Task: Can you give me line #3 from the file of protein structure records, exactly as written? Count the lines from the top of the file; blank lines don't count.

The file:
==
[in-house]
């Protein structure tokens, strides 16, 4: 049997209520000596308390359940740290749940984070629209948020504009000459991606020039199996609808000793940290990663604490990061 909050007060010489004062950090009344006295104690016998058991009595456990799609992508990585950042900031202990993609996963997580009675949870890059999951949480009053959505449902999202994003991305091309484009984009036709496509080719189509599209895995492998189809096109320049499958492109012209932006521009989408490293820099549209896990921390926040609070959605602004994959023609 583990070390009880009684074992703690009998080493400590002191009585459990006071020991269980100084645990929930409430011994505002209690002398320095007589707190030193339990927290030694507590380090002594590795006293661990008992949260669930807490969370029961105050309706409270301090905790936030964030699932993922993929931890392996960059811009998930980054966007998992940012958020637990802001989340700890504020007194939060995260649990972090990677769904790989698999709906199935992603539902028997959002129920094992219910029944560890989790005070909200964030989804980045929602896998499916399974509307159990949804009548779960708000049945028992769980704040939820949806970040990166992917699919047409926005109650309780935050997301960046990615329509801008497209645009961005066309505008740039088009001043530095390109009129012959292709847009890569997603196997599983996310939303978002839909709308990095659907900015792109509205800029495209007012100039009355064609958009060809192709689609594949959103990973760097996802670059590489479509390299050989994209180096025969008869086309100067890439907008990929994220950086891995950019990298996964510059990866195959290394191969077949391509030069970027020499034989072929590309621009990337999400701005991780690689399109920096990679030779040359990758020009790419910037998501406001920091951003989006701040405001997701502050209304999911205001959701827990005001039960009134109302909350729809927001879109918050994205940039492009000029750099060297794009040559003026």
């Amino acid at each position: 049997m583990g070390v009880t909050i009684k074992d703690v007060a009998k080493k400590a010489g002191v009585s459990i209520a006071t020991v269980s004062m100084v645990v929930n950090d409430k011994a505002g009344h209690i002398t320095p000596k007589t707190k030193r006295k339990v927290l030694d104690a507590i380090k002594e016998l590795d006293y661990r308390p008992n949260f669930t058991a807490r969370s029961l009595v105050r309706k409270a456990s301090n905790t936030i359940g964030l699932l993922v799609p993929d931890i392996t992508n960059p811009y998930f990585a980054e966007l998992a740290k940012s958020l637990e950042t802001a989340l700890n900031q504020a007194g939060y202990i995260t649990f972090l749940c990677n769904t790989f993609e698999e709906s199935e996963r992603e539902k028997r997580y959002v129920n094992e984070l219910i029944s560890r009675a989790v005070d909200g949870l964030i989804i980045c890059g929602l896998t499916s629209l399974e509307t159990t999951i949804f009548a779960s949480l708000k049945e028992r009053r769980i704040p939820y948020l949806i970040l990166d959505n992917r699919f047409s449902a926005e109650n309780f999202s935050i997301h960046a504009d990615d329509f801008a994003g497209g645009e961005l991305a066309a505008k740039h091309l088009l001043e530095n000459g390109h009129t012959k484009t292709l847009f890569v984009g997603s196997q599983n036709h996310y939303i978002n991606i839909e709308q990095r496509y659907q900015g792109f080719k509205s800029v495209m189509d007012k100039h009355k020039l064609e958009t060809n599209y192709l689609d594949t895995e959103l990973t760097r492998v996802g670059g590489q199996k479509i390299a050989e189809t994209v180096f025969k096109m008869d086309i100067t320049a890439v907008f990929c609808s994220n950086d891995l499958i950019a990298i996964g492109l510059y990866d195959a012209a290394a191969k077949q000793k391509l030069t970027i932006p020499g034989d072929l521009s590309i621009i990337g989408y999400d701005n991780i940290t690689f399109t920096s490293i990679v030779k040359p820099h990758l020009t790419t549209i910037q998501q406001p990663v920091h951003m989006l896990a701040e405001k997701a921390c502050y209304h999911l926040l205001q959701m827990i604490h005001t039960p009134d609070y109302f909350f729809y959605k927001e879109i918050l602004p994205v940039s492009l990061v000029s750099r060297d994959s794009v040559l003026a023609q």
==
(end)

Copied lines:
């Amino acid at each position: 049997m583990g070390v009880t909050i009684k074992d703690v007060a009998k080493k400590a010489g002191v009585s459990i209520a006071t020991v269980s004062m100084v645990v929930n950090d409430k011994a505002g009344h209690i002398t320095p000596k007589t707190k030193r006295k339990v927290l030694d104690a507590i380090k002594e016998l590795d006293y661990r308390p008992n949260f669930t058991a807490r969370s029961l009595v105050r309706k409270a456990s301090n905790t936030i359940g964030l699932l993922v799609p993929d931890i392996t992508n960059p811009y998930f990585a980054e966007l998992a740290k940012s958020l637990e950042t802001a989340l700890n900031q504020a007194g939060y202990i995260t649990f972090l749940c990677n769904t790989f993609e698999e709906s199935e996963r992603e539902k028997r997580y959002v129920n094992e984070l219910i029944s560890r009675a989790v005070d909200g949870l964030i989804i980045c890059g929602l896998t499916s629209l399974e509307t159990t999951i949804f009548a779960s949480l708000k049945e028992r009053r769980i704040p939820y948020l949806i970040l990166d959505n992917r699919f047409s449902a926005e109650n309780f999202s935050i997301h960046a504009d990615d329509f801008a994003g497209g645009e961005l991305a066309a505008k740039h091309l088009l001043e530095n000459g390109h009129t012959k484009t292709l847009f890569v984009g997603s196997q599983n036709h996310y939303i978002n991606i839909e709308q990095r496509y659907q900015g792109f080719k509205s800029v495209m189509d007012k100039h009355k020039l064609e958009t060809n599209y192709l689609d594949t895995e959103l990973t760097r492998v996802g670059g590489q199996k479509i390299a050989e189809t994209v180096f025969k096109m008869d086309i100067t320049a890439v907008f990929c609808s994220n950086d891995l499958i950019a990298i996964g492109l510059y990866d195959a012209a290394a191969k077949q000793k391509l030069t970027i932006p020499g034989d072929l521009s590309i621009i990337g989408y999400d701005n991780i940290t690689f399109t920096s490293i990679v030779k040359p820099h990758l020009t790419t549209i910037q998501q406001p990663v920091h951003m989006l896990a701040e405001k997701a921390c502050y209304h999911l926040l205001q959701m827990i604490h005001t039960p009134d609070y109302f909350f729809y959605k927001e879109i918050l602004p994205v940039s492009l990061v000029s750099r060297d994959s794009v040559l003026a023609q």